The majority of SVs detected by PEM were small (Fig. 3). About 65% of all SVs were <10 kb and 30% were <5 kb; however, 15% of all predicted SVs were larger than 100 kb and events up to megabase level in size were predicted; size distributions were similar for NA15510 and NA18505. In addition, the size and extent of SVs found indicates that healthy individuals differ by several megabases of nucleotide sequence (Fig. 3B and table S1). We analyzed the fraction of heterozygous and homozygous SVs by PCR analysis (for both NA15510 and NA18505), and we searched for the allele represented in the human reference genome with paired-end sequences [for NA18505 (12)]. Our results confirmed a previous study (3) and revealed that 23% and 15 to 20% of the SVs in NA15510 and NA18505, respectively, are homozygous (12).
To validate PEM-SVs, we performed PCR analysis on 40 randomly chosen samples with five sets of primers spanning predicted breakpoint junctions (12). Of 34 SVs that could be scored, 33 (97%) yielded a single, clear PCR band at the expected size range (12). SVs were also confirmed and validated with five additional approaches: (i) comparison with SVs in DGV (2), (ii) comparison with an alternative human genome assembly (“Celera assembly”), (iii) DNA microarray–based high-resolution comparative genome hybridization (array-CGH) (15, 16), (iv) fiber-based, fluorescence in situ hybridization (fiber-FISH), and (v) a one-pass PCR assay spanning SV breakpoint junctions.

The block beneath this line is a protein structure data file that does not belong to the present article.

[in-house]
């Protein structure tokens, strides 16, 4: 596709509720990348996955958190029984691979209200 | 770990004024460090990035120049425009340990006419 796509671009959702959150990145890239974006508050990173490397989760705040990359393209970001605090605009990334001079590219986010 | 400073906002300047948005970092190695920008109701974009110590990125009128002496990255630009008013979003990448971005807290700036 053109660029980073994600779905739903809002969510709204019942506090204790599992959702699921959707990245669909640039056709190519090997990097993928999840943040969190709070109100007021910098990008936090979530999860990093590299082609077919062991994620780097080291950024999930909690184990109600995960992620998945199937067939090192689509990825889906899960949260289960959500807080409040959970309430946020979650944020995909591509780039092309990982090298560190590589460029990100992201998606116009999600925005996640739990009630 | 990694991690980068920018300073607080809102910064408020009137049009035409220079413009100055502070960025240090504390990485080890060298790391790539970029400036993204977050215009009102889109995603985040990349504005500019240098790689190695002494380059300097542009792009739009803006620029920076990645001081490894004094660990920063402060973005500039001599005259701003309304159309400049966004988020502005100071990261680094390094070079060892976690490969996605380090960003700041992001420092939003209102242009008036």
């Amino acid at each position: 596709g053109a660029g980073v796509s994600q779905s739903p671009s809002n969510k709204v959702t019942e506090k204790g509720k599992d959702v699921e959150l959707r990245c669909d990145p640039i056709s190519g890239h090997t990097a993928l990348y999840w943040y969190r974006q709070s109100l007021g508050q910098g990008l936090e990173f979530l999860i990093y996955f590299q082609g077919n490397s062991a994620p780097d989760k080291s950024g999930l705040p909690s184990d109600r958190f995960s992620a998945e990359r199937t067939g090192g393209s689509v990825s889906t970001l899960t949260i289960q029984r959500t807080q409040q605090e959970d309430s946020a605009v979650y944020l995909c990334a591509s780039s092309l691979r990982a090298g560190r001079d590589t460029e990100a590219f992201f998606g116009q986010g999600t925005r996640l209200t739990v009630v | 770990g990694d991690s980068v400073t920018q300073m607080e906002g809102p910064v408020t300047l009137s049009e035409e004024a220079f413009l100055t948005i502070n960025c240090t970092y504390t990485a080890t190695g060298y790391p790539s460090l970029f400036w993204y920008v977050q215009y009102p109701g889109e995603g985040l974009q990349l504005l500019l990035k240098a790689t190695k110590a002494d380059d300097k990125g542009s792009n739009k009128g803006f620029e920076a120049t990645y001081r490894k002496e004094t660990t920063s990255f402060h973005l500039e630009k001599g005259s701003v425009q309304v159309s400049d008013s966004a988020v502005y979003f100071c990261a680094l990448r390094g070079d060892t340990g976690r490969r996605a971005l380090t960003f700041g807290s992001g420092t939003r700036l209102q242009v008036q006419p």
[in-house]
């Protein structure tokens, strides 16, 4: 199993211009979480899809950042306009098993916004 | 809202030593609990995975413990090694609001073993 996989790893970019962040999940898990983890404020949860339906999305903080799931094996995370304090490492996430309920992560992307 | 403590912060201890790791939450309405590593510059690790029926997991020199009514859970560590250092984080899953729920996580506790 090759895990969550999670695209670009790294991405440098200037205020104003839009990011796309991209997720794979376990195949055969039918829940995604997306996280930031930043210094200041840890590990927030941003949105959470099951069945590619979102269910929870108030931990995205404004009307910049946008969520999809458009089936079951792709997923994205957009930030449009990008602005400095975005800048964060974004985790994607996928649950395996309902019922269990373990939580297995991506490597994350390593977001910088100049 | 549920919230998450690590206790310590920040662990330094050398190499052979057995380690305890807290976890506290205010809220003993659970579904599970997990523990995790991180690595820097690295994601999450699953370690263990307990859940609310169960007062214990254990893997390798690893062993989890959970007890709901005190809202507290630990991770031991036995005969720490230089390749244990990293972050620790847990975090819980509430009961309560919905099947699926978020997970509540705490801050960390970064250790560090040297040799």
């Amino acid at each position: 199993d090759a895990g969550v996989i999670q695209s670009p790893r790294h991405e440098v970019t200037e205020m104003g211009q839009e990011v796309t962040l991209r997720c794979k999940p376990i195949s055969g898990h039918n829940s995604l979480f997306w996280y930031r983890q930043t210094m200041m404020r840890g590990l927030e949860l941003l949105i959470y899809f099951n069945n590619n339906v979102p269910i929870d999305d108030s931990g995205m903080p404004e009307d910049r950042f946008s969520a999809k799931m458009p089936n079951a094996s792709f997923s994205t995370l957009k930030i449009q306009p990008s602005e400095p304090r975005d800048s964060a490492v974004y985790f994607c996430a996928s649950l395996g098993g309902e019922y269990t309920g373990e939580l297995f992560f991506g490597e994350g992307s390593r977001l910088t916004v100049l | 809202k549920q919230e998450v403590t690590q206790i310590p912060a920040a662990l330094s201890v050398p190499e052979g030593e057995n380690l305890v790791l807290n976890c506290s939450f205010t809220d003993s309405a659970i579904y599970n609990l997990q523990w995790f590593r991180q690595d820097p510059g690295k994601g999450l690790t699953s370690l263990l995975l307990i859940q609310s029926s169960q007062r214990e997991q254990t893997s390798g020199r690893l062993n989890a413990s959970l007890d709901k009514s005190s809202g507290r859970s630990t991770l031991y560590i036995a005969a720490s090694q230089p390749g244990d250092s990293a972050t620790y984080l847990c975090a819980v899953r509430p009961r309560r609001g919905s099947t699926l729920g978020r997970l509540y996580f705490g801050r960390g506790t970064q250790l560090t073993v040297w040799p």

We found that 59 and 60%, respectively, of NA15510 and NA18505 SVs intersected with SVs represented in DGV (Table 1); the figures increase to 91 and 90%, respectively, for variants in the range 50 to 500 kb (12). Because the resolution of most SVs in DGV is low (>50 kb) (17), it is unclear whether the overlapping variants correspond to the same event. Comparison with the Celera assembly confirmed 104 (22%) and 103 (12%) of the NA15510 and NA18505 SVs, respectively (12). A higher fraction of events is probably shared with the Celera assembly, as many (>200) SV regions aligned poorly or coincided with gaps in the Celera assembly and were thus excluded from this analysis (12). The observation that a higher fraction of SVs is shared between NA15510 and the Celera assembly (which is primarily derived from a donor of European ancestry) indicates that NA15510 is of European origin.
Array-CGH experiments compared NA15510 DNA to NA18505 DNA with a set of eight oligonucleotide tiling arrays covering nonrepetitive regions of the genome. Of 48 NA15510-specific indels represented by at least 10 probes on the array [our detection limit (12)], 31 (65%) were validated by array-CGH (see Fig. 4 and table S1). The imperfect overlap may be because either some NA15510 SVs intersect with SVs in NA18505 and thus may not yield good array signals and/or array-CGH misses a portion of true-positive events (4).
For four inversions, not reported previously in DGV (2), we performed fiber-FISH on stretched DNA and located PEM-identified inversion breakpoints at the correct position for three (Fig. 4 and table S1). We were unable to detect the fourth inversion, presumably because its size (≤4 kb) is below our detection limit for fiber-FISH.